He soon realized that one important factor was missing, that of the viewer. The "true protagonist" he later wrote, "was the relationship of instantaneousness that was created between the spectator, his own reflection, and the painted figure, in an ever-present movement that concentrated the past and the figure in itself to such an extent as to cause one to call their very existence into doubt: it was the dimension of time itself" (M. Pistoletto, Minus Objects, exh. cat., Galleria La Bertesca, Genoa, 1966).

In Donna nuda al telefono, the face of the female figure is turned away, thus upsetting the traditional dynamic of the male gaze that has been so incumbent in centuries of historical painting. Here, the subject is, in fact, looking in the same direction as the viewer, almost into the work. But as the surface of the work is itself highly reflective, is she not able then to look into the refection and thus be able to see the viewer looking at her over her shoulder? Just as Édouard Manet examined the nature of the male gaze in A Bar at the Folies-Bergere, 1882 (Courtauld Institute of Art, London), here Pistoletto invokes the conventions that have developed in the way we read paintings only to the subvert them.

Pistoletto's arrival at this unique form of artistic expression was the result of continuous innovation and development. Initially, to create the mirrored effect, Pistoletto used conventional mirrored glass, but when he found that it did not produce his desired effect, he ultimately turned to polished steel because its highly reflective surface avoided the problems with the disturbing depth of surface that the glass mirrors gave. Similarly, after originally attempting to paint directly onto the steel surface without success, Pistoletto arrived, as in this work, at a process of using life-size transfer drawings made from photographs on tissue paper that created a realistic looking physical image that appeared to be embedded within the flat reflective plane of the steel mirror itself.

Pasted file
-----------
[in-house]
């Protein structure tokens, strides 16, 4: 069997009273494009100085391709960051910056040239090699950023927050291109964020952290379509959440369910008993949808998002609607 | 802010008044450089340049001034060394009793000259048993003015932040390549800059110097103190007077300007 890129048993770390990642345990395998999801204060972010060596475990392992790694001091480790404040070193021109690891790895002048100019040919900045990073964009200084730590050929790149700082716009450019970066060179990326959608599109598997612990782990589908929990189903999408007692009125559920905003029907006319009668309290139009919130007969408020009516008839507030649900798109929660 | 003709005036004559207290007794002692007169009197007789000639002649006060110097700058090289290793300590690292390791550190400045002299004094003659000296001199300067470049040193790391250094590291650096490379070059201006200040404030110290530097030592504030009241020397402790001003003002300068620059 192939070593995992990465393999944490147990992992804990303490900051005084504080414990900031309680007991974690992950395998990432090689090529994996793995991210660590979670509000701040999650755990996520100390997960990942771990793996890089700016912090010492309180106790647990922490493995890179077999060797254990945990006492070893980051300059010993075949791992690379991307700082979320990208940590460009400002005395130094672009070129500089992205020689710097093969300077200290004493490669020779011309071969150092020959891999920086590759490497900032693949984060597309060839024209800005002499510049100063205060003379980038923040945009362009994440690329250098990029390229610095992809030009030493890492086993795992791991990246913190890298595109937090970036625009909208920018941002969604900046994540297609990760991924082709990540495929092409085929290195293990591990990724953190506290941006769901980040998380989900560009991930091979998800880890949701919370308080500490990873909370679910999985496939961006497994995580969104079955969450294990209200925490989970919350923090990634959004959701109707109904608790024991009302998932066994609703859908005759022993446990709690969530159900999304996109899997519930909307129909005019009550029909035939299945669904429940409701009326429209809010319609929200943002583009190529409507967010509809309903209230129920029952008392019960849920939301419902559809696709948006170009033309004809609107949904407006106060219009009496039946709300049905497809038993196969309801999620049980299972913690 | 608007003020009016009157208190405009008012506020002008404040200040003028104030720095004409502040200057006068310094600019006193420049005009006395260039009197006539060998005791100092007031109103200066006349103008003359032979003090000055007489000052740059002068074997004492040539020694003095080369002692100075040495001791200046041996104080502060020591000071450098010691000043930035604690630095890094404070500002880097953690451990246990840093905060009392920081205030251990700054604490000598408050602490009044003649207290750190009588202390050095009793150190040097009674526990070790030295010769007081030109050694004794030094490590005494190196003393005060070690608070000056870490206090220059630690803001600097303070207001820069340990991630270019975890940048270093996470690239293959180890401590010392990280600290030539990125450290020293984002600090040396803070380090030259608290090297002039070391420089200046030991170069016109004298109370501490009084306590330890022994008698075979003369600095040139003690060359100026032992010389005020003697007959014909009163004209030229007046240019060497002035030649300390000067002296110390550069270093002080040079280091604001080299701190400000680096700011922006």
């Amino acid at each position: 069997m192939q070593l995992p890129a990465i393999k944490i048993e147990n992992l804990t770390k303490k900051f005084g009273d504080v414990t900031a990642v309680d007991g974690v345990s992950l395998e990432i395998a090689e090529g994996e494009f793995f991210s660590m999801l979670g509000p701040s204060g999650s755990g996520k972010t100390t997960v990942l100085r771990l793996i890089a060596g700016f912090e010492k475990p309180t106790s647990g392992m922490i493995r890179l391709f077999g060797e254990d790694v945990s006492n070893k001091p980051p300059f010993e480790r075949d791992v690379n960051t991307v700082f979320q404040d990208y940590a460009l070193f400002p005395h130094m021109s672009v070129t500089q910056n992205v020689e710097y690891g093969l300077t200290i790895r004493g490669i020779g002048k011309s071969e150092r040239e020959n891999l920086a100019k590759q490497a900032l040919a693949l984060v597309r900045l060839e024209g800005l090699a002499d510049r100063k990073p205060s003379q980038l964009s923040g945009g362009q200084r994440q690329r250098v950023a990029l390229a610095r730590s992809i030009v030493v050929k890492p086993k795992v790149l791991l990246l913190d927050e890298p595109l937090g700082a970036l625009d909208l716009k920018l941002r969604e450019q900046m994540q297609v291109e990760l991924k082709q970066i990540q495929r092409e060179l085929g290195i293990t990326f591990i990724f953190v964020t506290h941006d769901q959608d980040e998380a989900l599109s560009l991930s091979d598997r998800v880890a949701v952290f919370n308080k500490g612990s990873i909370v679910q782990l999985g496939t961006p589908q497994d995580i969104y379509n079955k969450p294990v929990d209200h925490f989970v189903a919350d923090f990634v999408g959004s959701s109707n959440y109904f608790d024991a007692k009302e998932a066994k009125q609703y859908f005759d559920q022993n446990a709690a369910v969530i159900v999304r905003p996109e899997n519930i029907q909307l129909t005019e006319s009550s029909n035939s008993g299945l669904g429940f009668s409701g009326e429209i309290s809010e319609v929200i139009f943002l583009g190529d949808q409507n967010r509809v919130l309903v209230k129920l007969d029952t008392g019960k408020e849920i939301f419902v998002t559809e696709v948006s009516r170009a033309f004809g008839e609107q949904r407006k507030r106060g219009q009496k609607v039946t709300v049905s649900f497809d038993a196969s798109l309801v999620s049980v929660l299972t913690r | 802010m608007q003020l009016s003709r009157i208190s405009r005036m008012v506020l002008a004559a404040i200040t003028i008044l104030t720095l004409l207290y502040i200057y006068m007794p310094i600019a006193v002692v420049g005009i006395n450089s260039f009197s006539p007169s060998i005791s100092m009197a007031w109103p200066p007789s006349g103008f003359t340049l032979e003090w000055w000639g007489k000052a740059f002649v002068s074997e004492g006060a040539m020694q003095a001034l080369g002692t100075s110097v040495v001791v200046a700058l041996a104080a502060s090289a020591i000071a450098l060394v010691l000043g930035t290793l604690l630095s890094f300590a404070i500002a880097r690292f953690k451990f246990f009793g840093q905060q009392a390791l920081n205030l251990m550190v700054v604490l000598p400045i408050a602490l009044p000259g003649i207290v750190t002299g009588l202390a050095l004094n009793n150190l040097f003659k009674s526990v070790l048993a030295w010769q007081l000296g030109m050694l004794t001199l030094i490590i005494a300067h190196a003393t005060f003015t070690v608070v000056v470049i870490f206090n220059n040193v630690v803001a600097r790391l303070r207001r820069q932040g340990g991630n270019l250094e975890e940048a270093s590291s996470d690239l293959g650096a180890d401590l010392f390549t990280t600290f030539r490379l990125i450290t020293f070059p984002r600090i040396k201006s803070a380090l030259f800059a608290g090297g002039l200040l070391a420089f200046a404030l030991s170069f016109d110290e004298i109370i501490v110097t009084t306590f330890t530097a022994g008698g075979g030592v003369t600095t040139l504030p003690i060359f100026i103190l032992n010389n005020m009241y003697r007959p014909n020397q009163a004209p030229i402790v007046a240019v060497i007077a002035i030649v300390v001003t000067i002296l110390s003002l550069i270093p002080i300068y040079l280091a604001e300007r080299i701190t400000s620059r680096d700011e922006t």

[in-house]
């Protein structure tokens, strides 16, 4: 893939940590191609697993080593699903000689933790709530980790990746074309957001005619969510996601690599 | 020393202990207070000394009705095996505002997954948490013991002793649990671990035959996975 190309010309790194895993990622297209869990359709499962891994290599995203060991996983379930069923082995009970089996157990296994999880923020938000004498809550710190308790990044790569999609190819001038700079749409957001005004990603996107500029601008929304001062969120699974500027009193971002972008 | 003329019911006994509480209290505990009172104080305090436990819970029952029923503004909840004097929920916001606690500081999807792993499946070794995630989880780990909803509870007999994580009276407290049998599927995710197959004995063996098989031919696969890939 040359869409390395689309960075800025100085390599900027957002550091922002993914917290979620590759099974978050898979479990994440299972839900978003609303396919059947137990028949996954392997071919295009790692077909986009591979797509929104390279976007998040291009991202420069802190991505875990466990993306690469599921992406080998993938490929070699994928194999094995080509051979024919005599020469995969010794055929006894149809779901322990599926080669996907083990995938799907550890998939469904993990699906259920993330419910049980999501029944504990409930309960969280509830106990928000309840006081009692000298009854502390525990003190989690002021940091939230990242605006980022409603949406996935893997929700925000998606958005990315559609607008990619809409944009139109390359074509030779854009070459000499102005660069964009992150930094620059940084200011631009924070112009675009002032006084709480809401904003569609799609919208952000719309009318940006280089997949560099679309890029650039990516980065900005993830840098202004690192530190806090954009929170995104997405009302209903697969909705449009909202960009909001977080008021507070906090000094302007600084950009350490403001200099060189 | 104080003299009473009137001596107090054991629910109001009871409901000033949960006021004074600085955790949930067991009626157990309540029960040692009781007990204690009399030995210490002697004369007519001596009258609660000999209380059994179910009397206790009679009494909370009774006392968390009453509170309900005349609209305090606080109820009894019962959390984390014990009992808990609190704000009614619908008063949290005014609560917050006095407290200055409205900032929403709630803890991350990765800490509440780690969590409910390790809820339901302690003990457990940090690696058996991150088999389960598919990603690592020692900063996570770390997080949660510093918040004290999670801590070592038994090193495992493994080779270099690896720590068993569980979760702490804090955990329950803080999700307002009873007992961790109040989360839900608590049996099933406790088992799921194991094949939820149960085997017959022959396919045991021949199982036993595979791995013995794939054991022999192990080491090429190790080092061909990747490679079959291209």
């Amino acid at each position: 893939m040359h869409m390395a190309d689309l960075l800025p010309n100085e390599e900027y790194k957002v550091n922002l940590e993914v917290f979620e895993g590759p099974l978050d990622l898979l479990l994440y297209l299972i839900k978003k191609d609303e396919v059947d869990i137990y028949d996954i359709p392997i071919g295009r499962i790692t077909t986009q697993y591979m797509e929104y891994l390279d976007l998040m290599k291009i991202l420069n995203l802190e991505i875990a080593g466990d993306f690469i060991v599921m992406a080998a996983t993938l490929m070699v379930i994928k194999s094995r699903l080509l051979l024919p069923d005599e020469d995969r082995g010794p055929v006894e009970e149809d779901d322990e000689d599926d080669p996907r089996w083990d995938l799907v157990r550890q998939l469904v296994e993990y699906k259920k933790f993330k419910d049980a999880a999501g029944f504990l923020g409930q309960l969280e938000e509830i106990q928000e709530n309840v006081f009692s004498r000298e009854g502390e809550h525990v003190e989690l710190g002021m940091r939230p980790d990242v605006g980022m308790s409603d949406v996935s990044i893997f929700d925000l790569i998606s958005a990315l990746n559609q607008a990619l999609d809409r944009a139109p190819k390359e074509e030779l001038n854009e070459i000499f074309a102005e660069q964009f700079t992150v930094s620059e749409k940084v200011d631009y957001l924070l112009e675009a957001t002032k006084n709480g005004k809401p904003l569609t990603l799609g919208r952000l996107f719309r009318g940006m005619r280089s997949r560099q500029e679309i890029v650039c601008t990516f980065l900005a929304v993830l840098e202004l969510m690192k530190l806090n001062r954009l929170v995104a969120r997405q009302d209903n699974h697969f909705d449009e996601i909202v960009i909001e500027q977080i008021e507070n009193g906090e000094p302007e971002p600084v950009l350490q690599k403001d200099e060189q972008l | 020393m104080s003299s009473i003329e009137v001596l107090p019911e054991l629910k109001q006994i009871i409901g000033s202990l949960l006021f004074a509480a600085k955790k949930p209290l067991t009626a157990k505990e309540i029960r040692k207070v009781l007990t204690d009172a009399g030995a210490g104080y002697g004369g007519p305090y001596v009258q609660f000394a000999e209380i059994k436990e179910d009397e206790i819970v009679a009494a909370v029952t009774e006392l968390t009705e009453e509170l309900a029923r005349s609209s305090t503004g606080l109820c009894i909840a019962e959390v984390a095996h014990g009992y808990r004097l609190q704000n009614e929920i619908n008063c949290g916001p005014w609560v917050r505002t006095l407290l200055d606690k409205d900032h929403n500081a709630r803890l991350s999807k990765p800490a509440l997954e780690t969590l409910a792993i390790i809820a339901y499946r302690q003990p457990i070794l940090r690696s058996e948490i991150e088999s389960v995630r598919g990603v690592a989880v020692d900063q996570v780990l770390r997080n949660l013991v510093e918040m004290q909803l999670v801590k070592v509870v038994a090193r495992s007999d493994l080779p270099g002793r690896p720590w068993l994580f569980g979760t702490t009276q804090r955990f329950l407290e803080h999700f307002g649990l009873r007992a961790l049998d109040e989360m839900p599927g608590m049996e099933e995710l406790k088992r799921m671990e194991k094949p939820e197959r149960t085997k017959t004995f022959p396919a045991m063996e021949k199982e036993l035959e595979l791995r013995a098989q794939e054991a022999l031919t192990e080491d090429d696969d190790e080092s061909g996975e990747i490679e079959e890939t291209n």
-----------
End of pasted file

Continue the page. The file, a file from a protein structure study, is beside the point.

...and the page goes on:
The result is a highly conceptual work that subverts not only art historical conventions but also visual ones too. "The mirror," Pistoletto said, "is a symbol that is simultaneously an anti-symbol. It... reflects every place and continues to reflect even when and where no human eye is present. ...A meeting point between the human mirroring and reflective phenomenon and the universal reality that the mirror is itself capable of reflectingit functions as a mediator between the visible and the non-visible, extending the eyesight beyond its apparently normal capabilities. Whether in a room or on an altar, a mirror expands the possibilities of the eye and the capacity of the mind so far as to offer a vision of totality" (M. Pistoletto , L'arte assume la religione., 1978 quoted in G. Celant, Michelangelo Pistoletto New York, 1989, p. 28).